- “Our message is clear: no one can win this conflict militarily,” Maas said before heading to Benghazi.
- Maas will conduct the scheduled discussions with Haftar at the request of the European Union foreign ministers.
- Chancellor Angela Merkel's announcement of the invitation to the conference preceded the failure of talks between the parties to the Libyan conflict in Russia.
German Foreign Minister Heiko Maas headed to Libya today to hold talks with Field Marshal Khalifa Haftar, commander of the so-called Libyan National Army. Maas’ visit takes place just three days before the planned Libyan summit in the German capital, Berlin.
“Our message is clear: no one can win this conflict militarily,” Maas said before heading to Benghazi, in northeastern Libya. “A window is now opening to free the conflict from the international influence and so open the way to a political process and inter-Libyan negotiations on a post-war order,” under U.N. supervision. “I hope that the parties will take this opportunity to put the future of Libya back in Libyan hands,” Maas added. “This now requires readiness for a real cease-fire and both parties’ participation in the dialogue formats proposed by the United Nations.”
Germany is counting, along with the European Union, on this summit to push the peace process in Libya, in order to prevent the outbreak of war, which is feared to make Libya a new Syria. Maas said that “for months, we have been negotiating how we can stem the deadly flow of arms and fighters from abroad. To reach an agreement on this matter, we will bring all relevant actors to the table on Sunday.”
The German Foreign Ministry stated that Maas will conduct the scheduled discussions with Haftar at the request of the European Union foreign ministers. On Wednesday, the German government announced that it has not yet confirmed with it the presence of the two poles of the conflict in Libya, represented by the Prime Minister of the recognized Libyan National Accord government, Fayez al-Sarraj. The German government announced that the meeting will be at the level of state leaders, after consulting with Antonio Guterres, Secretary-General of the United Nations.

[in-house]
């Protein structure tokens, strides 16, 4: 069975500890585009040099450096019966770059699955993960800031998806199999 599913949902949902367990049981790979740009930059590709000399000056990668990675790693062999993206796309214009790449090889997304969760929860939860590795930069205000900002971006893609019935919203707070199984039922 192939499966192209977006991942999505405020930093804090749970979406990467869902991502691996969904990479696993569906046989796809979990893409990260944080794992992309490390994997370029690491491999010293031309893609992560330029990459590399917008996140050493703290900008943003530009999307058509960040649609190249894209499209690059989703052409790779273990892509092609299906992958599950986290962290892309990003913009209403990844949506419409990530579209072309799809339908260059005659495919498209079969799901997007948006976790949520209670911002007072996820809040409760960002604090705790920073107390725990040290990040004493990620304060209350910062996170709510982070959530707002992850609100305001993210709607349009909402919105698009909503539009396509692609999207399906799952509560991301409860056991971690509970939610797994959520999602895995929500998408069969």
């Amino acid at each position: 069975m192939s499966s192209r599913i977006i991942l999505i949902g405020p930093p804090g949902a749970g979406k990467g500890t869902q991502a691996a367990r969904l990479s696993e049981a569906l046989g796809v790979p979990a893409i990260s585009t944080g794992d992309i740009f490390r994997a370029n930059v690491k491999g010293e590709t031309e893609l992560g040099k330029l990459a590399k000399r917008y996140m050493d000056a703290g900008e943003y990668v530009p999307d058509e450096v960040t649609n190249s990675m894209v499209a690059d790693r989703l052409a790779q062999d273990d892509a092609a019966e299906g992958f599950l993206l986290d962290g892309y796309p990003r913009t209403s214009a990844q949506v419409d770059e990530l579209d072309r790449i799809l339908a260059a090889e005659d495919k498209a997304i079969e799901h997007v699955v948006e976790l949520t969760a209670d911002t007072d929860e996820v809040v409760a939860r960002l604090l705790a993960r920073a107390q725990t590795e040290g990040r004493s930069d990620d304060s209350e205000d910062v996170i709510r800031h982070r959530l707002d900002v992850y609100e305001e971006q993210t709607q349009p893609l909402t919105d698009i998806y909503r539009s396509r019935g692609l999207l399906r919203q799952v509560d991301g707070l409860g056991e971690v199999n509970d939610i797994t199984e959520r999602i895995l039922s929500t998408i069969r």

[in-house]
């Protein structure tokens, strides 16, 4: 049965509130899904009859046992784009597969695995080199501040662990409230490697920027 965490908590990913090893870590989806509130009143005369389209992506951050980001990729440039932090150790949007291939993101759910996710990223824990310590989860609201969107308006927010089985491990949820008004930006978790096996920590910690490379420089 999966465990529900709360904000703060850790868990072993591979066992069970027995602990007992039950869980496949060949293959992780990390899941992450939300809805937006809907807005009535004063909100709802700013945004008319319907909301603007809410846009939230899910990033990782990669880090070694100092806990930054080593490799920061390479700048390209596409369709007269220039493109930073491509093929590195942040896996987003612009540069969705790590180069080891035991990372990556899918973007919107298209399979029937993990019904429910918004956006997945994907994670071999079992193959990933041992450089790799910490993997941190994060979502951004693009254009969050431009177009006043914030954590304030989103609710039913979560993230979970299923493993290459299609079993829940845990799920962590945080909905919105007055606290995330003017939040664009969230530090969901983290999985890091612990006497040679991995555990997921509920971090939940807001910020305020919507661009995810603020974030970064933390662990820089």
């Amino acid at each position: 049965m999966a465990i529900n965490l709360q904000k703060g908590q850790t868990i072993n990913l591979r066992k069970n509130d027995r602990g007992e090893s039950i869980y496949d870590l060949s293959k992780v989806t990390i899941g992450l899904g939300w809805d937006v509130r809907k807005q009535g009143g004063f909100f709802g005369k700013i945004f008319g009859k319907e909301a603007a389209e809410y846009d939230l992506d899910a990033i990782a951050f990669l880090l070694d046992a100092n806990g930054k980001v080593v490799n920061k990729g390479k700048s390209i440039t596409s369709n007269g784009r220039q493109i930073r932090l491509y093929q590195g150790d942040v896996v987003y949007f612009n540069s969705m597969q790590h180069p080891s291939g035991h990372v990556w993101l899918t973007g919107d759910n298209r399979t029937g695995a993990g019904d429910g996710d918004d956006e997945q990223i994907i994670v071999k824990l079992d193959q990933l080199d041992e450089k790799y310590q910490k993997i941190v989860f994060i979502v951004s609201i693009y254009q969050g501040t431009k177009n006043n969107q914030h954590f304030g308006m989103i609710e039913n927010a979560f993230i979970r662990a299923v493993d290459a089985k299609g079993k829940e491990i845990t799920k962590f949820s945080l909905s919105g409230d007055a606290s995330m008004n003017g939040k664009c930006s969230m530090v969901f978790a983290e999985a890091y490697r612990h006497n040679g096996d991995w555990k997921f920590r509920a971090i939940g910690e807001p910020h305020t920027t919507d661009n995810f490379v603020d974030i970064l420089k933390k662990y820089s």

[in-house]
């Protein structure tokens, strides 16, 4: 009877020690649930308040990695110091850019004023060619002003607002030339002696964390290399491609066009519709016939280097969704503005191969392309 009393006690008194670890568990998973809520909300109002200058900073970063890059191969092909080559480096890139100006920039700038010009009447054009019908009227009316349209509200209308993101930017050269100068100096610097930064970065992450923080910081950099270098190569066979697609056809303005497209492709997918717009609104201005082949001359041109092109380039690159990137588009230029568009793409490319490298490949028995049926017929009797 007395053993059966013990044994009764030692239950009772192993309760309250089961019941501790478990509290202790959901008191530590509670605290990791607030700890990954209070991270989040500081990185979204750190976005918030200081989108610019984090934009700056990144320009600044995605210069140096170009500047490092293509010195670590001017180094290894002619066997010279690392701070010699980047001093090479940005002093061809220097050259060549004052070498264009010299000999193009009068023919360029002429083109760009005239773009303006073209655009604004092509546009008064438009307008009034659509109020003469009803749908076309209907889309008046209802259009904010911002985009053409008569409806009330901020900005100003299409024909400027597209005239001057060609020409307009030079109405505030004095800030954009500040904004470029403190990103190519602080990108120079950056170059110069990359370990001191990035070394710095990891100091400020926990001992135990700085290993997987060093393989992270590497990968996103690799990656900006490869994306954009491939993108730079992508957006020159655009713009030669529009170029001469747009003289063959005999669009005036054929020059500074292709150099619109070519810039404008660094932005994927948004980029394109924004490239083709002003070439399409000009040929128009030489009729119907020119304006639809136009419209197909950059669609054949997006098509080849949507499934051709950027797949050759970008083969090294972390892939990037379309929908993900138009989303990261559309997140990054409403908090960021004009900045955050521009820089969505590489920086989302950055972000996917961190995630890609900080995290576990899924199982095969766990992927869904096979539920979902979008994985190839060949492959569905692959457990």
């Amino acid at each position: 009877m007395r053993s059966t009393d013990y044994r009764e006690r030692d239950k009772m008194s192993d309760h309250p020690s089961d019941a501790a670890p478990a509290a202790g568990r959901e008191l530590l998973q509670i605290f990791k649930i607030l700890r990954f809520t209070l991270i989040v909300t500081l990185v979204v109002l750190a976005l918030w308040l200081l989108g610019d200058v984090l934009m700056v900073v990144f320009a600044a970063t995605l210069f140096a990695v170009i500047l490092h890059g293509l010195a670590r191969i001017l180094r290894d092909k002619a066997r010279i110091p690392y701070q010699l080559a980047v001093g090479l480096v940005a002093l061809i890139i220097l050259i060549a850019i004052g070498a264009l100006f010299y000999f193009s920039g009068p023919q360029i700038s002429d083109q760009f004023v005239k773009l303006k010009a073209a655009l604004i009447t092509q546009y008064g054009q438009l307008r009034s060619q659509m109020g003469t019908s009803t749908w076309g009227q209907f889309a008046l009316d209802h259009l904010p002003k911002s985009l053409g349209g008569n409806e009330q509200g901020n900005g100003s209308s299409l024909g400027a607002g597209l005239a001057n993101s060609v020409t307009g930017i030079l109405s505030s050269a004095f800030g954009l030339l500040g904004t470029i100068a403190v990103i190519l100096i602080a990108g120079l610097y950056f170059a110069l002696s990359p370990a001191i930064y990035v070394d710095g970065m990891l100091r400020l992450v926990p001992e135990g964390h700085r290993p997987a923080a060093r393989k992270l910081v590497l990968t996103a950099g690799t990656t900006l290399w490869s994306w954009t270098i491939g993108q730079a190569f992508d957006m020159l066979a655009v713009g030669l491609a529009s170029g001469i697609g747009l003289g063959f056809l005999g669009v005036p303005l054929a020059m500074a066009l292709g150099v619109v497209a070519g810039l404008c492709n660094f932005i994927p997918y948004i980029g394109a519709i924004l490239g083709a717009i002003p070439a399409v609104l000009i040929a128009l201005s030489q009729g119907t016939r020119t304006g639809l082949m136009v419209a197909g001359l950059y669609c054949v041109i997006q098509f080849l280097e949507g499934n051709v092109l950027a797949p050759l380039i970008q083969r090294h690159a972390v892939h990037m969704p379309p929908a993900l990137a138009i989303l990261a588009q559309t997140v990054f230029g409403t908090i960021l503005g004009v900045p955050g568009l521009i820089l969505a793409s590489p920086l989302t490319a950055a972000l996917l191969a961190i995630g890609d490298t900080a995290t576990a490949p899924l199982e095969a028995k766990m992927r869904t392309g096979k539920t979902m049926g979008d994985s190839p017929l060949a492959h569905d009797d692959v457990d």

A government statement confirmed that the meeting, to be held at the Chancellery’s headquarters, is part of the process launched by the United Nations to reach a “sovereign Libya,” and support “reconciliation efforts within Libya.” A source familiar with the talks said the goal of the meeting was to help Libya “solve its problems without external influences,” and “limit external interference.”
Chancellor Angela Merkel’s announcement of the invitation to the conference preceded the failure of talks between the parties to the Libyan conflict in Russia, where Field Marshal Khalifa Haftar, commander of the so-called Libyan National Army, left Moscow without signing a ceasefire agreement. According to the Russian Defense Ministry, Haftar took more time to think about the agreement as he continued to discuss the document with his allies for two days.